Sarum, present Incumbent Rev. Mr. great improvement. 

Allix. I Chaddeuwych farm is several, and 

Jiif T. II. Baker. 


Mere is a small Market Town 
situate immediately under the N. W. 
Point of Wiltshire Downs, Part of 
the Lands extending South into 
Gillingham Vale and part Northward 
(or N. E.) towards Maiden Bradley 
and Kingston Deverill, some way on 
the Downs. 
Application of Land and Method 

The four coiiion fields of Mere are 
cropt thus : — 

Clover mowed and usually seeded. 
Clover fed. 

Most of the Landholders keep 
separate Flocks and feed the Fields in 
Districts settled among themselves. 
The little farmers feed a certain Dis- 
trict with a Conion flock. 

They have chiefly some Grass In- 
closures on the South of tlie Town to 
each farm ou which they mow Haj' 
and some of them lett Dairies. 
They feed the Downs in Common. 
The Common fields and Comon are 
reckoned dangerous for Sheep in Wet 
Seasons for want of Draining. Having 
no Water Meadows, they generally 
keep their Ewes and Lambs on Hay 
and Water — and having no Turnips 
and few inclosed Pastures they usually 
winter their Lambs out. 
Stock kept & Remabks theeeon. 
Sheep. Wiltshire long horned and 
in the present uniuclosed state of the 
fields cannot be improved. 
No. about 3200. 
Coios. A Mixture of all kinds but 
chiefly Long horned. 

Working beasts. Chiefly Horses. 
Seldom any Oxen kept. 

the Meadow inclosed, the Arable not 

Mere Down farm is several, but 
Arable not inclosed. 

OF Management and Mantjebs used. 
In the LowLands there is a Stratum 
of clayey Loam — next a Stratum of 
Flint — and then Blue Marie or rather 
Clay, which runs South-west and in 
the nest Parish [Knoyle] becomes 
pure Marie. 

This Clay or Marie is reckoned here 
a good Manure, but they have so little 
inclosed Meadow that very little of 
it is used. 

Chalk is used as a Manure on the 
Sands of Mere in Zeals Tything. 

The Commonable Lands of this 
Parish would improve much by an 
Inclosure. The Chalk from the Hills 
and the Clay (or M arle) in the Valley 
might then be used to great advantage 
on what is now the Comon Meads and 

The Comon fields are manured at 
present (but in a very bad way) with 
the Sheep fold. 

Genekal Eemabks. 
Mr. Grove's Tenant takes up the 
greatest part of the Corn and Hay. 
Tythes in kind. He letts his own 
Farms (viz.. Zeals) Tythe free. 

The Vicar takes Tythes of Clover 
Seed, of which a considerable quantity 
is raised in this parish, even in the 
Comon fields. He has a modus of 
2d. a Cow and 4c?. a Calf. 

Sir Ed. Hoare has a good Wood at 
Chaddenwych, but little Timber in it, 
and Mr. Grove a good Wood at Zeales 
with a considerable quantity of Oak 
Timber in it. 

Timber in the Hedges chiefly Elm 
and very good. 

260 Notes on the History of Mere. 

It will be seen from the foregoing description of the state of 
things agricultural in 1793 that the ancient system of tenure 
existed here till a recent date. The demesne land on the lord's 
farm had its land in severalty, the remainder was divided into copy- 
hold tenements, some of which still exist, but they are gradually 
dying out as no renewals have been made for the last fifty years.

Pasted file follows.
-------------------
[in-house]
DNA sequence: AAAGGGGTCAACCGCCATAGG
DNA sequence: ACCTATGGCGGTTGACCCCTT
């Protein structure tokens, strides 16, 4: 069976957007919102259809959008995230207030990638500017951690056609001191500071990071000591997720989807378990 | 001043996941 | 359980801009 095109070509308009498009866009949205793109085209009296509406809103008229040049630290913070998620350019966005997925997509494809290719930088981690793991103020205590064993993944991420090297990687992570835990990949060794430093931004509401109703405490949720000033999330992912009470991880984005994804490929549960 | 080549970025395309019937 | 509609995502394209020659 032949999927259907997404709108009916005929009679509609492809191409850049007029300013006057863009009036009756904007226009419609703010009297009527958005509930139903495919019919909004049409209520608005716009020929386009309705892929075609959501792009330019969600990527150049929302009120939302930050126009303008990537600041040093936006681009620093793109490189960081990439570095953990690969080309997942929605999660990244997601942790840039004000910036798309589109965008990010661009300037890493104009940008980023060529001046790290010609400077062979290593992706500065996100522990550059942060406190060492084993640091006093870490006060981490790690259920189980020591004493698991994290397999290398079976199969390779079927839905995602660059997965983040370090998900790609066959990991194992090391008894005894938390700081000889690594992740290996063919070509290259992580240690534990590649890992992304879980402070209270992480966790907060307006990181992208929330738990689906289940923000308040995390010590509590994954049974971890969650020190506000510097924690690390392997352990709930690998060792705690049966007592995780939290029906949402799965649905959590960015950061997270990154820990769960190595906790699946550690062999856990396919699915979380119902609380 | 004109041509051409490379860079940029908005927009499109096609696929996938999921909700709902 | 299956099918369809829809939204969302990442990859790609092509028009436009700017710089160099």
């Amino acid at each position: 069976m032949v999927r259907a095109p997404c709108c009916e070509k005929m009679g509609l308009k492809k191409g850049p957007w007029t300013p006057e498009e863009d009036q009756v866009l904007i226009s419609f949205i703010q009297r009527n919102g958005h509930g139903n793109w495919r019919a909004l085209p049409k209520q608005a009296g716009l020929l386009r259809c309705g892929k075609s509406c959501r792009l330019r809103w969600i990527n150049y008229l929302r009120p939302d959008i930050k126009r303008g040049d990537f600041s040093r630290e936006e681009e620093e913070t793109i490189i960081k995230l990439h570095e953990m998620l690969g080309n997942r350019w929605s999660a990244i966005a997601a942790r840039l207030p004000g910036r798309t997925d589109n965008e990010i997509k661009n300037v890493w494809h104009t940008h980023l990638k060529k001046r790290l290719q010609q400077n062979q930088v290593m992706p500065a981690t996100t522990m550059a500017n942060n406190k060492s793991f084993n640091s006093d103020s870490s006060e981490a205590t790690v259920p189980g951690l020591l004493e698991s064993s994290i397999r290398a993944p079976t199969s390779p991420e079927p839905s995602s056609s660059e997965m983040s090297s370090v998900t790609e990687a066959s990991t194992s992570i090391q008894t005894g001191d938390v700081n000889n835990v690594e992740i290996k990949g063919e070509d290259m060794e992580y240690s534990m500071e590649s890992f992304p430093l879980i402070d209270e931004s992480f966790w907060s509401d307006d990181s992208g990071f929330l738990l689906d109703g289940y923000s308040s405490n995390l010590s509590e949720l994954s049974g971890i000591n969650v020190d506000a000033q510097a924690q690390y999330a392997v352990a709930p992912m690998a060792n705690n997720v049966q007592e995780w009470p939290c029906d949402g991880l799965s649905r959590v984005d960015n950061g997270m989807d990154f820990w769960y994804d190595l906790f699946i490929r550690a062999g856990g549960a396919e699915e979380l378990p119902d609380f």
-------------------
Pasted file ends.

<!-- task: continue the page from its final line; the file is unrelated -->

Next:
A portion of these stocked the tenantry down with a common flock ; 
the portion allotted for this purpose was what is now the down 
attached to the Manor Farm. The tenants at Burton held under 
somewhat different terms, each copyholder there having his separate 
strip of down. This is still called Bmion Down, and was added 
to Mere Down Farm when the farms were re-arranged in 1844. 
The custom of the manor was to grant leases for three lives, and 
the widow of the last life in possession held the tenement by 
widowhood and chastity. 

There was a considerable number of tenements in the parish held 
also for lives under the Dean of Salisbury, who was Rector of Mere. 
These, with other glebe lands, were transferred to the Ecclesiastical 
Commissioners in 1836, who disposed of the greater portion of theii- 
property here to the late Miss Julia E. Chafyn Grove, who again 
sold it in small lots in 1862. One holding, consisting of a house 
adjoining the churchyard and about 7 acres of land, is still held on 
lives by Captain Still, under the Ecclesiastical Commissioners. 
The rectorial tithes were restored to the Dean and Chapter of 
Sanim in 1896. 

iNCLOstKE Act. 

The Mere Inclosui-e Act was passed in 1807, but the award of 
the Commissioners was not made till 1821. By this act 840 acres 
of pasture and meadow land were inclosed and allotted to those 
entitled to rights of pasturage thereon. Great opposition was 
given to the act, and the following notice, signed by sixty of the 
principal copyholders, was issued by them : — 

"We, whose names are hereunto subscribed, having an unlimited right to feed 
and depasture all sorts of cattle on the commons, belonging to Mere, &c., do 
hereby give notice, that we dissent to and disapprove of an application being 

By T. IT. Baker. 261 

made to Parliament in the ensuing Session or any subsequent Session, for leave 
to bring in a Bill for the purpose of dividing, allotting, or inclosing the same, 
would be very hurtful to the inhabitants of Mere in general, and particularly 
distressing to the poor, and would bring and entail upon the parish a heavy 

Notwithstanding the above oi^position the act was passed, but 
riotous proceedings ensued, and the military were called out to 
suppress the tumultuous doings of the malcontents. In the Salisbury 
Journal of March 19th, 1810, is a detailed account of the afiair : — 

"The inclosures of Milton and Mere Commons have excited much discontent. 
On Saturday se'nnight nearly three hundred men from Gillingham and parts 
adjacent met on Maperton Hill and Pier'swood and destroyed a long line of the 
new fences. A troop of horse from Dorchester barracks is now quartered in